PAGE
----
A hardware keylogger can be installed by anyone with access to the space and the nerve to do it.
A key logger is something that records everything typed on a keyboard or other input device. Software keyloggers are more common, and better known. They are malware installed on the victim’s computer.
Characteristics of Hardware Keyloggers
A hardware keylogger is a physical device, such as a USB stick, a PS2 cable, or a wall charger, which records keystrokes and other data. These have typically been wired, but wireless sniffing types have appeared as well.
Keylogger software can be installed via phishing emails. Hardware keyloggers require someone to have physical access to the location, the reason most hardware keylogger cases have been in public places like libraries, or less-secure, widely traveled places like schools—or, in at least one case, a newsroom.
Since they detect and store the actual keystrokes entered by a keyboard, a hardware keylogger bypasses a lot of encryption and other standard security barriers.
Advantages and Disadvantages to Hackers
Hardware keyloggers can’t be detected through any kind of anti-virus software or other software investigation.
They are physically detectable, though no one usually thinks to check for them. They are often installed in the back of a computer, or in other places which are not normally examined.
Keyloggers can have an appeal to those who want to find something specific, like a password, but lack the savvy to get malware on the target computer. A hardware keylogger can be installed by anyone with access to the space and the nerve to do it.
Wireless Keyboard Vulnerabilities
Hardware keyloggers have long focused on standard PS2 keyboards, but now, with devices such as KeySweeper, wireless keyboards as well may be at risk as well. KeySweeper has been concealed inside of a USB charger—which really functions as a USB charger— but it could hide inside anything. It contains an Arduino microcontroller that can connect to wireless keyboards and sniff and log their keystrokes.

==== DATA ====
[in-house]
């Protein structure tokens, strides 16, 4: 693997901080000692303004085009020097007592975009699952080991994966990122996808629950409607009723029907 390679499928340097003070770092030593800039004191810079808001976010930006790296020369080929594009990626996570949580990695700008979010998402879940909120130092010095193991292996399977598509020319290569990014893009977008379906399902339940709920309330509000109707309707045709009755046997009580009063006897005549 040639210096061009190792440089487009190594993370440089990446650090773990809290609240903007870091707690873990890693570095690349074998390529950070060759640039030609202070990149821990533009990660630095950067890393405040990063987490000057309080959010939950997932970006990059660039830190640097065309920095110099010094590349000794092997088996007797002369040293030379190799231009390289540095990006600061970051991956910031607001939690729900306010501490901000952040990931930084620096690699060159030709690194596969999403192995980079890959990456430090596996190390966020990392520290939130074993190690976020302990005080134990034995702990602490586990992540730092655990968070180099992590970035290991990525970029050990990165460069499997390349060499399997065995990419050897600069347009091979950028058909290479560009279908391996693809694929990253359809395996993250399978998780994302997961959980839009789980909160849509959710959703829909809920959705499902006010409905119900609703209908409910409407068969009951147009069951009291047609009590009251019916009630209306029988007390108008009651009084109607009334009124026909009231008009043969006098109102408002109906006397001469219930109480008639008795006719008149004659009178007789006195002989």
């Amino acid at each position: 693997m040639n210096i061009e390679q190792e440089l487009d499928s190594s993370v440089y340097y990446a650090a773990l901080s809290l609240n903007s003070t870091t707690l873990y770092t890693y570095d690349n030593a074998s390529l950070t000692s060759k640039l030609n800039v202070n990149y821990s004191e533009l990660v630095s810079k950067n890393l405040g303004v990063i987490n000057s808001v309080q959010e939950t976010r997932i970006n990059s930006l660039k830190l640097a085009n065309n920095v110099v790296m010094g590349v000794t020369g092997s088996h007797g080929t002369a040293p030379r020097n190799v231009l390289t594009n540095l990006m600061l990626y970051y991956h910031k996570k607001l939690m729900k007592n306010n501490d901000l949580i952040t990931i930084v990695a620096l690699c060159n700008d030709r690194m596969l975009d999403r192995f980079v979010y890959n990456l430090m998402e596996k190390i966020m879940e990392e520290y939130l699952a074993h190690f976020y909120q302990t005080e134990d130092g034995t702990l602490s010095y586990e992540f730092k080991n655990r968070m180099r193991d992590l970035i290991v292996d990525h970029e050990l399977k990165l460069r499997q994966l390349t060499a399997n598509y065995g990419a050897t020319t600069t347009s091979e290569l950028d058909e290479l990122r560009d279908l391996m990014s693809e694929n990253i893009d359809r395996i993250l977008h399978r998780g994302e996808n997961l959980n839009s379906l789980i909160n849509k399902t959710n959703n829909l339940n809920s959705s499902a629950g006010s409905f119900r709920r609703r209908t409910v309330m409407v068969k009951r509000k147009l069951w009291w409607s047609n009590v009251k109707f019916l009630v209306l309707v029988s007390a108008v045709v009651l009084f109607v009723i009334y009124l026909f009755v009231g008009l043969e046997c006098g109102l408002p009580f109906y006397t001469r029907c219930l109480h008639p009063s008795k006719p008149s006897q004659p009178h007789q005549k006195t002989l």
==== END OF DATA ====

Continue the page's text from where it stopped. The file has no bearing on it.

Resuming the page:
Encryption was never a big concern for wireless keyboards. More recently, many wireless keyboards have begun using encryption, including 2.4GHz Microsoft keyboards manufactured since 2011. Nevertheless, the FBI put out a warning about devices similar to KeySweeper in May, 2017—much too late, according to some industry opinions.
Hardware Keystroke Logger Examples
In 2015, someone at a German left-wing newspaper, Die Tageszeitung, found a USB stick hardware keylogger on a newsroom computer. A reporter was apparently collecting data on other employees, or the newspaper’s operations.
Schools are a common place for hardware keylogging. Cases include a student in Birmingham who stole staff passwords to retroactively increase recorded test scores, a Russian student at Singapore Management University who got access to other students’ tests while actually taking it (and when that did not work, tried deleting everyone’s test records in the hopes of a retest), and 11 students were expelled from a private school in California after they used keylogger-derived logins to change their grades.
Increasing Connectivity in Hardware Keyloggers
A hardware keylogger used to make a hacker particularly vulnerable at two points: when the device was introduced, and when it was recovered to gain access to the stored keystroke data. The first is still necessary, but now a keylogger can, with a SIM chip from a cellular provider and a few other pieces of supporting hardware, connect to a cellular network and transmit its log file.
Many hackers have been caught when they came to recover their hardware. Now, the remote keylogger might be found, but there will be no way to confirm who put it there, or why.
How Big is the Threat?
Most of the more ominous-sounding threats are really proof-of-concept demos by sophisticated security experts in order to reveal potential vulnerabilities, and not real devices uncovered during security sweeps. Most real cases of keylogging have been pretty low-level, as the examples show.
As a result, most businesses have been reluctant to impose the cost of USB registration, physical separation, or other hardware restrictions on their employees.
But as keylogging technology becomes more sophisticated, and the perpetrators harder to detect or trace, it is likely a larger and more prominent breach involving hardware keyloggers or sniffers will occur. It’s just that everyone assumes it will happen to someone else first. And, of course, almost everyone will be correct.